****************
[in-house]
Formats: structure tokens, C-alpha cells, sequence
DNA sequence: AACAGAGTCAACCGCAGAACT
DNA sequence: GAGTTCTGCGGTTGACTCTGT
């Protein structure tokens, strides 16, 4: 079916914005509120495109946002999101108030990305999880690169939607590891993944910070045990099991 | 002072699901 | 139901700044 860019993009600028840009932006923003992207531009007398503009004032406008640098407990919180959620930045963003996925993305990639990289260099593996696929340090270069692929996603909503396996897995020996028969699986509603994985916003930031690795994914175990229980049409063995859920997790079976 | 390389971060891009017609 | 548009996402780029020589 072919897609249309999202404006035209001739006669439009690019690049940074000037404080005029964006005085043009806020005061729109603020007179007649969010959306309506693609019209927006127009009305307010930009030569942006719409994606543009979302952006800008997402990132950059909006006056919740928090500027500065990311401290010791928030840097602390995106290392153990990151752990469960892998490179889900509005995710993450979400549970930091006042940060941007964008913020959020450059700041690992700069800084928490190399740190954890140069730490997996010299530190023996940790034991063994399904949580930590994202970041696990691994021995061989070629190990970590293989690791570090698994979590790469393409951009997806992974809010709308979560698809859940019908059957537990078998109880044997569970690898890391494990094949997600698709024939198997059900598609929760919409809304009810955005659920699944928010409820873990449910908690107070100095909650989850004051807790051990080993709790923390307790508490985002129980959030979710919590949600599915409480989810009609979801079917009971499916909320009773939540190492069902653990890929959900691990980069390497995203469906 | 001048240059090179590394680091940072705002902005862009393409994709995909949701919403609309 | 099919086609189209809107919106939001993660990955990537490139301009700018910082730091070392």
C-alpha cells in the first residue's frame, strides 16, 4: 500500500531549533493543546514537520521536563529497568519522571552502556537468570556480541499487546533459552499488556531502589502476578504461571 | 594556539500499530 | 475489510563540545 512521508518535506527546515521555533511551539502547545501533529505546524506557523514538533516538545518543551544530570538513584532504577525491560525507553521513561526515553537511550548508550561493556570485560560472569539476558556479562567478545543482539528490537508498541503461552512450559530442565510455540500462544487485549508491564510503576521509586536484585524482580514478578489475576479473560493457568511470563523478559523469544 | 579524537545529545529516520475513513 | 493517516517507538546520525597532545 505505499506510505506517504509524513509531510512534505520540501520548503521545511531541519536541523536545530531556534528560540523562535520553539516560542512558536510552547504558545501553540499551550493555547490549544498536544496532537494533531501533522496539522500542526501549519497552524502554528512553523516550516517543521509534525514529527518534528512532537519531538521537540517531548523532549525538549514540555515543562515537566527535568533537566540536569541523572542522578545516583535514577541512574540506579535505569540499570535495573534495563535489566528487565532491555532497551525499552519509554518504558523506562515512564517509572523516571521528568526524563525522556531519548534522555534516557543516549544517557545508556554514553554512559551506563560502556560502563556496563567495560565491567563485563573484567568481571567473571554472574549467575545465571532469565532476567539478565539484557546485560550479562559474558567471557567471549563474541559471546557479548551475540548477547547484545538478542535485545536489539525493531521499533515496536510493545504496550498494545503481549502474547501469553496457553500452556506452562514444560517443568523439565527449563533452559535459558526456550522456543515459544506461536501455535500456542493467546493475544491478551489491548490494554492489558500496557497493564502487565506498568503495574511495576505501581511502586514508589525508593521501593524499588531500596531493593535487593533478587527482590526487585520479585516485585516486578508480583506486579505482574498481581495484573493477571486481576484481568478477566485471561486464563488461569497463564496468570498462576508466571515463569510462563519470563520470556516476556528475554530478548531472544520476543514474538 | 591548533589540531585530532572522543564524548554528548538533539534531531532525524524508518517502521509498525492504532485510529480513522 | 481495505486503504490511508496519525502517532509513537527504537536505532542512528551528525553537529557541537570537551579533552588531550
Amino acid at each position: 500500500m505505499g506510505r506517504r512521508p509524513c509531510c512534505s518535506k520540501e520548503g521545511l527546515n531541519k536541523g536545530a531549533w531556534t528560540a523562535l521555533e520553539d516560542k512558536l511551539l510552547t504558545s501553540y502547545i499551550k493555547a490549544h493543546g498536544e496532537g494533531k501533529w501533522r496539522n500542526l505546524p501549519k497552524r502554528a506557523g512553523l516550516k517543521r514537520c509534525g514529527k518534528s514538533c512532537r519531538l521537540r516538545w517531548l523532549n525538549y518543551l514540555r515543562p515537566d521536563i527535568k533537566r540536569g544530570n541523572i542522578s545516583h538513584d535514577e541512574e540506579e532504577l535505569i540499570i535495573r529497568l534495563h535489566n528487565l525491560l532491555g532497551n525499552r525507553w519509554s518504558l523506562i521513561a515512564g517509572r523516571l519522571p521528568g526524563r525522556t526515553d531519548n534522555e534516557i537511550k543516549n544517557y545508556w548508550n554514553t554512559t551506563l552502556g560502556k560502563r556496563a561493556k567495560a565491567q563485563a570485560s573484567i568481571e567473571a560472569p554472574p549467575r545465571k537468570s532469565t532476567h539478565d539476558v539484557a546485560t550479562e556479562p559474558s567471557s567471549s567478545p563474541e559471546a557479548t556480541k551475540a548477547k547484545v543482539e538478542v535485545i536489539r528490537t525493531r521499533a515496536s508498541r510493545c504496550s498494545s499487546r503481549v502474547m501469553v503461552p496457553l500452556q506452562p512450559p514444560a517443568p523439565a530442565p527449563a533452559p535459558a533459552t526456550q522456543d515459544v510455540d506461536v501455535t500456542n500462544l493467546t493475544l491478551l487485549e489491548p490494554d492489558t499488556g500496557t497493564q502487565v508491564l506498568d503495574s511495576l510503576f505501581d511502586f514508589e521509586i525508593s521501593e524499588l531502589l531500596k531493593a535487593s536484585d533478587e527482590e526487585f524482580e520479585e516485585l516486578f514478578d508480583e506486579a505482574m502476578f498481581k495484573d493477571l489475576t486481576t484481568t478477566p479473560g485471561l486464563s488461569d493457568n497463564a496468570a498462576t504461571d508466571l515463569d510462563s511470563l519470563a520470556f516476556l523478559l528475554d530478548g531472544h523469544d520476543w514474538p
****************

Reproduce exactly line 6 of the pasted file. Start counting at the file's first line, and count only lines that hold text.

C-alpha cells in the first residue's frame, strides 16, 4: 500500500531549533493543546514537520521536563529497568519522571552502556537468570556480541499487546533459552499488556531502589502476578504461571 | 594556539500499530 | 475489510563540545 512521508518535506527546515521555533511551539502547545501533529505546524506557523514538533516538545518543551544530570538513584532504577525491560525507553521513561526515553537511550548508550561493556570485560560472569539476558556479562567478545543482539528490537508498541503461552512450559530442565510455540500462544487485549508491564510503576521509586536484585524482580514478578489475576479473560493457568511470563523478559523469544 | 579524537545529545529516520475513513 | 493517516517507538546520525597532545 505505499506510505506517504509524513509531510512534505520540501520548503521545511531541519536541523536545530531556534528560540523562535520553539516560542512558536510552547504558545501553540499551550493555547490549544498536544496532537494533531501533522496539522500542526501549519497552524502554528512553523516550516517543521509534525514529527518534528512532537519531538521537540517531548523532549525538549514540555515543562515537566527535568533537566540536569541523572542522578545516583535514577541512574540506579535505569540499570535495573534495563535489566528487565532491555532497551525499552519509554518504558523506562515512564517509572523516571521528568526524563525522556531519548534522555534516557543516549544517557545508556554514553554512559551506563560502556560502563556496563567495560565491567563485563573484567568481571567473571554472574549467575545465571532469565532476567539478565539484557546485560550479562559474558567471557567471549563474541559471546557479548551475540548477547547484545538478542535485545536489539525493531521499533515496536510493545504496550498494545503481549502474547501469553496457553500452556506452562514444560517443568523439565527449563533452559535459558526456550522456543515459544506461536501455535500456542493467546493475544491478551489491548490494554492489558500496557497493564502487565506498568503495574511495576505501581511502586514508589525508593521501593524499588531500596531493593535487593533478587527482590526487585520479585516485585516486578508480583506486579505482574498481581495484573493477571486481576484481568478477566485471561486464563488461569497463564496468570498462576508466571515463569510462563519470563520470556516476556528475554530478548531472544520476543514474538 | 591548533589540531585530532572522543564524548554528548538533539534531531532525524524508518517502521509498525492504532485510529480513522 | 481495505486503504490511508496519525502517532509513537527504537536505532542512528551528525553537529557541537570537551579533552588531550